About Ilan Ramon
Ilan Ramon, the first Israeli astronaut, was born on June 20, 1954 in Ramat Gan, and grew up in Beersheva.
He completed an Israeli Air Force pilot's course with honors in 1974 and served as a fighter pilot with the IAF, ultimately attaining the rank of Colonel. As a young pilot he participated in the 1981 bombing of the Iraqi nuclear reactor. The last IAF post that he held before leaving to pursue academic study was Deputy Squadron Commander A, F-4 Phantom Squadron.
In 1983 he began electrical engineering and computer science studies at Tel Aviv University. On earning his degree he joined the Lavi fighter jet development team. In 1988 he returned to the IAF where he held a number of senior posts, including Squadron Commander, F-16 Squadron and Head of the Department of Operational Requirement for Weapon Development and Acquisition.
Ramon's selection as the first Israeli astronaut, in the framework of a 1995 cooperation agreement between the Israel Space Agency and the US National Aeronautics and Space Administration (NASA), made him a celebrated Israeli success story. Ramon and his backup, Yitzhak Mayo, were chosen for the mission in 1997 after extensive screening and testing.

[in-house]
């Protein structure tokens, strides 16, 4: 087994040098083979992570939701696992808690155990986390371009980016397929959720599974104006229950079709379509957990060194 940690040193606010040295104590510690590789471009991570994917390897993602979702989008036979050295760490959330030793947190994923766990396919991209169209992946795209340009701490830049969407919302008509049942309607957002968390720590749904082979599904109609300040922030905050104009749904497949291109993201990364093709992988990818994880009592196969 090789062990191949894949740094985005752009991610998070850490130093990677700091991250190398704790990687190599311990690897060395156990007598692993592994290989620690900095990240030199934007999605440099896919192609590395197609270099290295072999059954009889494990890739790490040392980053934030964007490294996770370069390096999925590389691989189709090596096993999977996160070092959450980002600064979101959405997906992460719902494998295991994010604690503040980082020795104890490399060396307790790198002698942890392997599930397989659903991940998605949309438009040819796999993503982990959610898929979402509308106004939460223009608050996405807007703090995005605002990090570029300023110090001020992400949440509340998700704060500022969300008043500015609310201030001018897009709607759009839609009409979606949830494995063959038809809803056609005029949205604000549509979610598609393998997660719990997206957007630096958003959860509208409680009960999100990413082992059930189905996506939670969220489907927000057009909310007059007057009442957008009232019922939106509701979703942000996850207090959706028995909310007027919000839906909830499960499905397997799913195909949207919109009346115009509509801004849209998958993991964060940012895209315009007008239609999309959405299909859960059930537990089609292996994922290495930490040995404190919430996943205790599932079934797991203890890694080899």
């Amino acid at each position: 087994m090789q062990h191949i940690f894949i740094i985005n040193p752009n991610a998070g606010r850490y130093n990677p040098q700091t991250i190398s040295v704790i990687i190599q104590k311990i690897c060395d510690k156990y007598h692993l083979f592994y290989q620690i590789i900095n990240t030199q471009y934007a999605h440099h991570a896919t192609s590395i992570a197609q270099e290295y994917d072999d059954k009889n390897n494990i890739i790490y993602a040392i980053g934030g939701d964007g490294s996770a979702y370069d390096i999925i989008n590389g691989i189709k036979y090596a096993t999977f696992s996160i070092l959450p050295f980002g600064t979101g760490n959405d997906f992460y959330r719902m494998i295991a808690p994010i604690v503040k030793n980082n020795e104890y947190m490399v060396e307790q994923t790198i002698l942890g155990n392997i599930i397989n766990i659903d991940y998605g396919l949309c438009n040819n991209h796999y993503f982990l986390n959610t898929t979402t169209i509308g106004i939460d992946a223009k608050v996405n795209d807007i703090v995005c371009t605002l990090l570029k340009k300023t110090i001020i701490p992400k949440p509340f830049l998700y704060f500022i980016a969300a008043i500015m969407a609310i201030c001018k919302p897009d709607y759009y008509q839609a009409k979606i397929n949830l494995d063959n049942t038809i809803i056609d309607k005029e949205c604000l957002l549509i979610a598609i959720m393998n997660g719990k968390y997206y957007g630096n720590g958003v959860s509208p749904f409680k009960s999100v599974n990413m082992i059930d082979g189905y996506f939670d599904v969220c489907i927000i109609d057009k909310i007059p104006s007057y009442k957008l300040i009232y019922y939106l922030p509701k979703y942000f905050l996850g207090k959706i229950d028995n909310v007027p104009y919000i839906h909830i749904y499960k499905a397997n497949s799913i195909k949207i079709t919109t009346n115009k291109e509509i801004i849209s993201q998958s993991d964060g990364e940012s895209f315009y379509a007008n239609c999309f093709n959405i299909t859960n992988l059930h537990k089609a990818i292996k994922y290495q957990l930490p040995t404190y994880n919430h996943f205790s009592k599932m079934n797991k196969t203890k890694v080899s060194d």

In 1998 Ramon, accompanied by his family, went to the Johnson Space Center in Houston, Texas for astronaut training. He was assigned to be a payload specialist on the Columbia space shuttle – a mission for which he spent four and a half years training.
On January 16, 2003 the Columbia space shuttle was launched from the Kennedy Space Center in Florida with seven astronauts on board, including Ramon – who thus became the first Israeli astronaut in space. Sixteen days later, on February 1, 2003, 16 minutes before its scheduled landing, the shuttle disintegrated over Texas on re-entering the Earth's atmosphere, and its entire crew perished.
Ilan felt that education is the key to advancing Israeli society, and that by contributing to society one fulfills the Zionist ideal. For him, space flight was the realization of both a personal and a national dream.
He was survived by his wife Rona and their four children. He was 48 years old at the time of his death, and was buried in the Nahalal Military Cemetery.